Monday, April 18, 2011
Will Wheat Export Bans persist?
When Russia announced that it was banning wheat exports on 1st July last year after drought decimated up to a third of the crop, it sent wheat markets into the stratosphere. Along with sharply higher global prices, Australia wheat exports rose sharply, as buyers turned to alternate origins in the face of poor supplies from drought stricken Russia (the previous year thirds largest exporter).
International buyers rushed to cover positions, when concerns began to surface that the drought had severely hurt yields in Russia. Australian and other major exporting countries wheat volumes surged. Australia's exports from August 2010 – January 2011 were 8.3mmt (2.1mmt higher then the same time last year). Whilst US wheat shipments from June 2010 - February 2011 stood at 23.6 mmt, up by 6.5 mmt compared to the previous year.
Now with India (current wheat harvest estimated at 84mmt), Russia (90mmt) and Pakistan (25mmt) forecast to have bumber crops this year, will an export ban be continued? Will these countries now be aggressively targeting Southeast Asian millers, that Australian wheat has previously been finding a home over the last nine months? These governments faced with huge grain stockpiles, strengthening global prices and prospects of record output would be tempted to jump into export markets. However these countries will be thinking twice before opening the floodgates for exports of wheat.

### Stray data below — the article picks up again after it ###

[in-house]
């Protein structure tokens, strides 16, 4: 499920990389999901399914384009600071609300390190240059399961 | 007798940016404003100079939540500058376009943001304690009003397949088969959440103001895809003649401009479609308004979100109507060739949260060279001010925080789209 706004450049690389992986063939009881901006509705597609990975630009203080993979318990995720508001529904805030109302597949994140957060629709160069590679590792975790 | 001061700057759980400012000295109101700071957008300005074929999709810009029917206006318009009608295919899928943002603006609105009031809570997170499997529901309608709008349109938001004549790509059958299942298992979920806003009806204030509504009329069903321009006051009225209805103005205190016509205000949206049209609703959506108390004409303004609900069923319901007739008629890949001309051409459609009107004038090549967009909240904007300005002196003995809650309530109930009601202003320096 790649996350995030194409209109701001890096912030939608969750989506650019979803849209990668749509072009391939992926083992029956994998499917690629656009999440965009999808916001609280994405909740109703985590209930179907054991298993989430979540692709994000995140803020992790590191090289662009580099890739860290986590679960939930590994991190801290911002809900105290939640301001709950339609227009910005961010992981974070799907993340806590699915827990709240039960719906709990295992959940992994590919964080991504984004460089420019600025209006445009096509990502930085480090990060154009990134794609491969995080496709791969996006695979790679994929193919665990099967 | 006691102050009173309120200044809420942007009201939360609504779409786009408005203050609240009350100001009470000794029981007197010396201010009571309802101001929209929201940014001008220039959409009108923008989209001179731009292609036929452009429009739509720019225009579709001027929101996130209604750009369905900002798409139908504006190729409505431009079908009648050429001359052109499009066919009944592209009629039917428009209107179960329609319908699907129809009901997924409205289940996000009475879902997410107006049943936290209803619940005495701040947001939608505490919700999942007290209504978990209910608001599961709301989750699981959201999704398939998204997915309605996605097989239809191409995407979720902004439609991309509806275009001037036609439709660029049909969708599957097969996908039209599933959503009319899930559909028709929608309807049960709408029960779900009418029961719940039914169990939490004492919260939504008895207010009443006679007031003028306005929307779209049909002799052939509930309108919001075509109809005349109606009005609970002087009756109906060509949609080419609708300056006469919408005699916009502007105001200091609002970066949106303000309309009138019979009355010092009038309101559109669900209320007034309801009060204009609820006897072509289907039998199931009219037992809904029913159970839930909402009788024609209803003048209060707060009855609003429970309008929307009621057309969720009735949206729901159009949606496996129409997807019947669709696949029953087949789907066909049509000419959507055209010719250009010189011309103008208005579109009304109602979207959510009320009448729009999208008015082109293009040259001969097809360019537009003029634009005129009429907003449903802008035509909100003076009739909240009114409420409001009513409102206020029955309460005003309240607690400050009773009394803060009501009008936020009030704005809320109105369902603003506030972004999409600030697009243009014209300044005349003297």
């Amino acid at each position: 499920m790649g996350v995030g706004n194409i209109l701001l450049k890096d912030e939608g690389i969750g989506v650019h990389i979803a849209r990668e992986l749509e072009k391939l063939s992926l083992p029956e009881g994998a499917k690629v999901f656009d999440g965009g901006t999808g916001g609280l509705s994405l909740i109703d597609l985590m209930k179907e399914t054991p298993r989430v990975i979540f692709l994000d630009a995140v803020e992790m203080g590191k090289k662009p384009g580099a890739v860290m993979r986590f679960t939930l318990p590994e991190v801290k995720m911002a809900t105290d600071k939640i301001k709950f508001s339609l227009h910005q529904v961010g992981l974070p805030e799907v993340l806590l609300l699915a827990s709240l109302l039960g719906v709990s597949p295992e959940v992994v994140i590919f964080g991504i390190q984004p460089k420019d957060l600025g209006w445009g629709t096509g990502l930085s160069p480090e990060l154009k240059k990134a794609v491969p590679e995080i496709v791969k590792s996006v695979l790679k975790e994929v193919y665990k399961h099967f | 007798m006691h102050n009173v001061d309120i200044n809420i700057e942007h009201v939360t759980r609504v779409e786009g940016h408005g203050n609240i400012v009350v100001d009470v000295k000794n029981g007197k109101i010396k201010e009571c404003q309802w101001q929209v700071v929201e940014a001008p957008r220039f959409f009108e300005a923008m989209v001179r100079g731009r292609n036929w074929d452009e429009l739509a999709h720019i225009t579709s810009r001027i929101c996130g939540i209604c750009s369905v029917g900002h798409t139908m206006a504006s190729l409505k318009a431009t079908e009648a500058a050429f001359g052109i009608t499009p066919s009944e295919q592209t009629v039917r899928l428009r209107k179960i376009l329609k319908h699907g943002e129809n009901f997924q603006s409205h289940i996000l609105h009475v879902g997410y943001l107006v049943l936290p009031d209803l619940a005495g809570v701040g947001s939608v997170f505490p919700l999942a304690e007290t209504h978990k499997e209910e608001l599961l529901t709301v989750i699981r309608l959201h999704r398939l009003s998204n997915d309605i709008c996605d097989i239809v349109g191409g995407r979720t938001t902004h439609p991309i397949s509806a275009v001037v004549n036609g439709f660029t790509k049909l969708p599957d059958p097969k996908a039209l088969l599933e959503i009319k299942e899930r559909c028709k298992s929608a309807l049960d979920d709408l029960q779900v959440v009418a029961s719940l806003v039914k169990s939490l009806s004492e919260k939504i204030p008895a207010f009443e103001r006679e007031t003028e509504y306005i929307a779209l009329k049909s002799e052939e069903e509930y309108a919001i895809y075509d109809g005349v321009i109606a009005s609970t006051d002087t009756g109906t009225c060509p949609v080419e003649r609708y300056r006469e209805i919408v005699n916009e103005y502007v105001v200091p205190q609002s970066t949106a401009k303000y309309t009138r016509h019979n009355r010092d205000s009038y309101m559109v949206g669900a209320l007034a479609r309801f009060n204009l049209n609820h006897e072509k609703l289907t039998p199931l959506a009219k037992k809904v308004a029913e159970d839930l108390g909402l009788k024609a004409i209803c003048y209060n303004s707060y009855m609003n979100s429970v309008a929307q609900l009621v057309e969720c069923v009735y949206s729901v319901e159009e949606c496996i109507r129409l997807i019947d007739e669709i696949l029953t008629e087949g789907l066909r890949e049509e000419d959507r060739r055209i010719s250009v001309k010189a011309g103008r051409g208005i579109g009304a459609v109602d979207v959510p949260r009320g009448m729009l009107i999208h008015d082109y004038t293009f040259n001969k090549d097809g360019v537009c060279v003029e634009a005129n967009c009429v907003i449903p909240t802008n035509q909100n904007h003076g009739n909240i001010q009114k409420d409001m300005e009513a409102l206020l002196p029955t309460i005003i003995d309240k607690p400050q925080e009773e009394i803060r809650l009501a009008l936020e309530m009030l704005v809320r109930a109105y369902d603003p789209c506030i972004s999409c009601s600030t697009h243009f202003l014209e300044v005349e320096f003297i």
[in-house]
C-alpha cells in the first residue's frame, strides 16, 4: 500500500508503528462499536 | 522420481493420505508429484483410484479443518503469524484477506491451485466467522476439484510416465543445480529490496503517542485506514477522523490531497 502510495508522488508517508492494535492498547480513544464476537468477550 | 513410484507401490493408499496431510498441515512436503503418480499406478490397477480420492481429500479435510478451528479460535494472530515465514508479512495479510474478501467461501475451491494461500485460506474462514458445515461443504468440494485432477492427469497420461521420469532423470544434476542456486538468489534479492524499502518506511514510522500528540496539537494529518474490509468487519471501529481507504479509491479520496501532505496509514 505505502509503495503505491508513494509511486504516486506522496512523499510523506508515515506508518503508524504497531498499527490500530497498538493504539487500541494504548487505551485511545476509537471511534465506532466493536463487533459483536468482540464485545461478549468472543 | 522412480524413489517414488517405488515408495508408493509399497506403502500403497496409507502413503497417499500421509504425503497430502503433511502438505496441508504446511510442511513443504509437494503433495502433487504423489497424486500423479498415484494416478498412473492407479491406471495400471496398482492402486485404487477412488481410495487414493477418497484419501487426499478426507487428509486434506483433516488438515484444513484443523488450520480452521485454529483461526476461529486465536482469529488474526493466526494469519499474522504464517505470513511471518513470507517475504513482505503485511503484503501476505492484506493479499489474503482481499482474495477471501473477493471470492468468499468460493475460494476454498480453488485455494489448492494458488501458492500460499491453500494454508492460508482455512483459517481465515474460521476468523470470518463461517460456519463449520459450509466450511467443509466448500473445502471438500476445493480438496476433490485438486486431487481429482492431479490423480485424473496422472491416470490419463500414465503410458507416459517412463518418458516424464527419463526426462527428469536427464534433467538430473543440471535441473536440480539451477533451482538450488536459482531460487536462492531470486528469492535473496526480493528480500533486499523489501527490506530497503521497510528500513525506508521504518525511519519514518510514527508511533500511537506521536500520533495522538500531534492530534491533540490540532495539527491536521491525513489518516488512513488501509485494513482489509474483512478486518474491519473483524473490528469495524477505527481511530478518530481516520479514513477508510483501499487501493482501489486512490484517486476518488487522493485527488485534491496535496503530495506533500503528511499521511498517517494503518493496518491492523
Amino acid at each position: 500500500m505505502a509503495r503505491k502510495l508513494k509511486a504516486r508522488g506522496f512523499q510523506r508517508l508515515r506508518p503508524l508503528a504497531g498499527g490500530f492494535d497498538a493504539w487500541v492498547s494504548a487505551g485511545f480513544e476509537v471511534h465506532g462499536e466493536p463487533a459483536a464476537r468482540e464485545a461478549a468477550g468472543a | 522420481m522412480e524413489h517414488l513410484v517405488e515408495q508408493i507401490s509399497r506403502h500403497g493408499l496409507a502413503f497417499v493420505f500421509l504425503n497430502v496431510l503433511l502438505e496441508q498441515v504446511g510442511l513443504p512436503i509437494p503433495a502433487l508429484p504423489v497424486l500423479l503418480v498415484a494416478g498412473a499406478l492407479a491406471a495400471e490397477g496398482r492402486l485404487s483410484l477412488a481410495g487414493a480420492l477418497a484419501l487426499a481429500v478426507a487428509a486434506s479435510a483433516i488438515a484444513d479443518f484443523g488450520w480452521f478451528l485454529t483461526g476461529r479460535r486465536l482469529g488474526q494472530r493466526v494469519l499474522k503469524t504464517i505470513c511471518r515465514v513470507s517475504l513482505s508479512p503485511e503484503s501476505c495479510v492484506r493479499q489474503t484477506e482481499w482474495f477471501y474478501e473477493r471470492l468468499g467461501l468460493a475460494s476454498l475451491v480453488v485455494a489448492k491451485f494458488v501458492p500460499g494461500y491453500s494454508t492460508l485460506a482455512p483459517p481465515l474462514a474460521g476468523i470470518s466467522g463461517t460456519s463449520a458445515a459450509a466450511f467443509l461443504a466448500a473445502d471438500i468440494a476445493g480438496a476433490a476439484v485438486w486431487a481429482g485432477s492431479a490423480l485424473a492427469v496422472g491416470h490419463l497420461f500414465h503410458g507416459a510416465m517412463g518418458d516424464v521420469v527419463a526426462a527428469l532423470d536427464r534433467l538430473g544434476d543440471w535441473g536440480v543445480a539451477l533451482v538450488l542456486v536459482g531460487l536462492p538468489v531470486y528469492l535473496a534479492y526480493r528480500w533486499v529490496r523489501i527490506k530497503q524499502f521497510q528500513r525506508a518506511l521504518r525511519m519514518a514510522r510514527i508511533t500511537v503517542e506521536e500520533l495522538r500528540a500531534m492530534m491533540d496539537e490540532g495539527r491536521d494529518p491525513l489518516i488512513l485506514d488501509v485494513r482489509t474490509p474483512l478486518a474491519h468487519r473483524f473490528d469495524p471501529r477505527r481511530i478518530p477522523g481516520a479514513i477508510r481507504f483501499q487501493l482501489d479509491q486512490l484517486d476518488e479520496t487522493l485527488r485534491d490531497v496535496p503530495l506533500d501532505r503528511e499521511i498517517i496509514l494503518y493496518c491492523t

With inflation a major issues not only in the sub continent but also across the globe, these countries will tread cautiously and probably only allow a trickle of grain out. In order to bring down domestic prices, these countries should put a ban on export of wheat and the ban should remain until the food prices for basic food items are brought at a level where the average family can afford. As soon as the ban comes into place, an immediate reduction in the prices of all consumer-based products will become apparent.
While off course it will result in a temporary loss of export profits and foreign revenues, it will immediately befit the most needy of the population. Imposing a ban will immediately release the pressure on the average family. Meanwhile, the government can concentrate on creating a long-term price mechanism apparatus and devise ways of enforcing this to ensure that long term prices do not spiral out of control in the future.